Houseplants are a wonderful way to bring life and color into your home, but certain types of plants can present a danger to residents who already live there—your pets. Since there are several houseplants toxic to pets, it’s critical to understand what kinds of plants you’re bringing home and how they’ll impact your pet’s health. Here are 16 non-toxic indoor plants that are perfect for a pet-friendly home!
As one of the most popular houseplants, African violets can be a beautiful addition to any home thanks to their vivid violet blooms and soft, velvety leaves. African violets thrive in moderate temperatures with some humidity, making them relatively easy to care for. These non-toxic houseplants appreciate indirect sunlight and warmth, so keep them away from east or west-facing windows and air vents to avoid drying out their leaves. Since African violets can bloom all year long, be sure to maintain their nutrients to keep their petals bright and healthy.
Air plants are a fascinating pet-friendly houseplant that don’t require a lot of maintenance. Though they may resemble certain succulents in appearance, they are different plants with different needs. Air plants don’t root in soil and can take in their nutrients from the air itself, but they can wilt if exposed to too much direct sunlight. When watering air plants, submerge them in room-temperature water for 20 to 40 minutes before shaking off the excess water, or use a spray bottle to thoroughly mist them. Whichever method you choose, allow them to dry completely between waterings. Since they don’t need soil, there are many decorative options for potting air plants, such as shells, hanging terrariums, and more!
The baby’s tears plant is an evergreen creeper with tiny, moss-like leaves that tend to droop over the sides of its pot in beautiful, flowing cascades. Generally low-maintenance—though it is prone to wilting if exposed to the cold or not watered properly—this plant can be an excellent, pet-safe option to add to your urban jungle. Try planting it in hanging baskets or in vivarium enclosures like terrariums and paludariums.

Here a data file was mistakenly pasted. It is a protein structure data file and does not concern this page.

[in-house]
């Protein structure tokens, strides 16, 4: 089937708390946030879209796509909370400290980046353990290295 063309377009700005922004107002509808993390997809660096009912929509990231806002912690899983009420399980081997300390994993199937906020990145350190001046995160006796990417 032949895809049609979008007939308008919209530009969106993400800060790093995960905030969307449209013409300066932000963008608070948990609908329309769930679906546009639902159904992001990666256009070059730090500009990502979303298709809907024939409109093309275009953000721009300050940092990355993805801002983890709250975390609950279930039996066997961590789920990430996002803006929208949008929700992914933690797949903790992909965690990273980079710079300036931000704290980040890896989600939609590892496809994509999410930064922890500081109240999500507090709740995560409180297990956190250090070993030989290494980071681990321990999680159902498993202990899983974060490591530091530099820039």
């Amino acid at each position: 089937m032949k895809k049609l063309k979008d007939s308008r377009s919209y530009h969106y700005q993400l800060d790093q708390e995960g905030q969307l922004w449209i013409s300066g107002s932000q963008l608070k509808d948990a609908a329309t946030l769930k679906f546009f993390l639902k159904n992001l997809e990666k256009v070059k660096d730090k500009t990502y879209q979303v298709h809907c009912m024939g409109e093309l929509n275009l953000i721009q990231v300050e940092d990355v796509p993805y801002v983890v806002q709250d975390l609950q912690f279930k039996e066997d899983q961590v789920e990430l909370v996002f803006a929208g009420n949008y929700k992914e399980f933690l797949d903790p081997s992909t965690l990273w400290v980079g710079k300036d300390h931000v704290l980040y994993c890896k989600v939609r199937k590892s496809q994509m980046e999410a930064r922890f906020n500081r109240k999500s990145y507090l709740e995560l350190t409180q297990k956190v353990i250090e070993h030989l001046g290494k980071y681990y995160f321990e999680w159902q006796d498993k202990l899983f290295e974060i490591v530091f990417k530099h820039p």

With its long fanning fronds, the Boston fern is a popular, pet-safe houseplant. But if your furry friends are prone to playing with your plants, the Boston fern’s fronds tend to drape, so they’re ideal for hanging plant baskets or in plant stands to keep them off the floor and away from curious paws and jaws. In the spring and summer, this plant thrives in cool, humid environments with bright, indirect sunlight. Turn your pot periodically to ensure even growth, and keep the soil evenly moist. In the fall and winter, move your fern to a different window with more sunlight to compensate for seasonal changes, and mist it daily or invest in a humidifier to keep it healthy during the cooler months.
Burro’s tail is a sensitive but beautiful type of succulent native to southern Mexico. As such, it appreciates bright, direct sunlight and dry, sandy soil with lots of drainage. Like other succulents, burro’s tail can develop rot if over-watered, so make sure to let the soil dry in between waterings! The plant’s trailing stems are full of tiny, bulbous succulent leaves that are prone to falling off, so it’s best not to allow your pets to play with it even though it won’t hurt them. Fortunately, burro’s tail doesn’t suffer due to root-binding and only needs to be repotted once every couple of years. Mature burro’s tails tend to drape over the sides of its pot, so it’s another great decorative plant to have in a hanging basket or somewhere high up in the home, such as on a bookshelf.
Calatheas are popular due to their broad, patterned leaves that include striking shades of green, yellow, and silver. This plant is safe for cats and dogs and comes in multiple varieties, including rattlesnakes, Sanderianas, white stars, Freddies, and many others that have recently been reclassified under Goeppertia. As tropical plants, calatheas thrive in warm areas of the home with bright, indirect light—direct sunlight can cause the leaves to brown. For optimal humidity, place your calathea’s pot on a tray of pebbles and add water; you can also mist them regularly with room-temperature water or use a humidifier. Distilled water and rainwater are best for calatheas, since they are sensitive to chemicals that are often found in tap water.
Named for their round, coin-like leaves that seem to stack on top of each other—as well as the belief they bring good fortune to their owners—Chinese money plants are elegant, low-maintenance, and non-toxic plants to add to your home. Place their pots in indirect sunlight, as too much sun can scorch their beautiful dark green leaves. You can push your finger an inch or so into the soil to determine whether they need to be watered. If the soil is damp, let them be for a few days, since overwatering can cause their leaves to turn yellow or fall off.
Christmas cacti are an excellent decoration year-round, and can add a pop of color to your home at the holidays with their tubular, pink blooms. Since these cacti lack spines and are non-toxic, they’re perfectly safe plants to have around pets! Unlike other cacti, the Schlumbergera cactus is native to moist, tropical rainforests, so it does need water when the top third of the soil feels dry. Water is especially important when the plant is flowering! Give your cactus plenty of drainage, since excess water can be harmful. If pruned in the springtime, you can encourage more branching and flowers. The cuttings can also be propagated in moist soil to be given as a gift to others!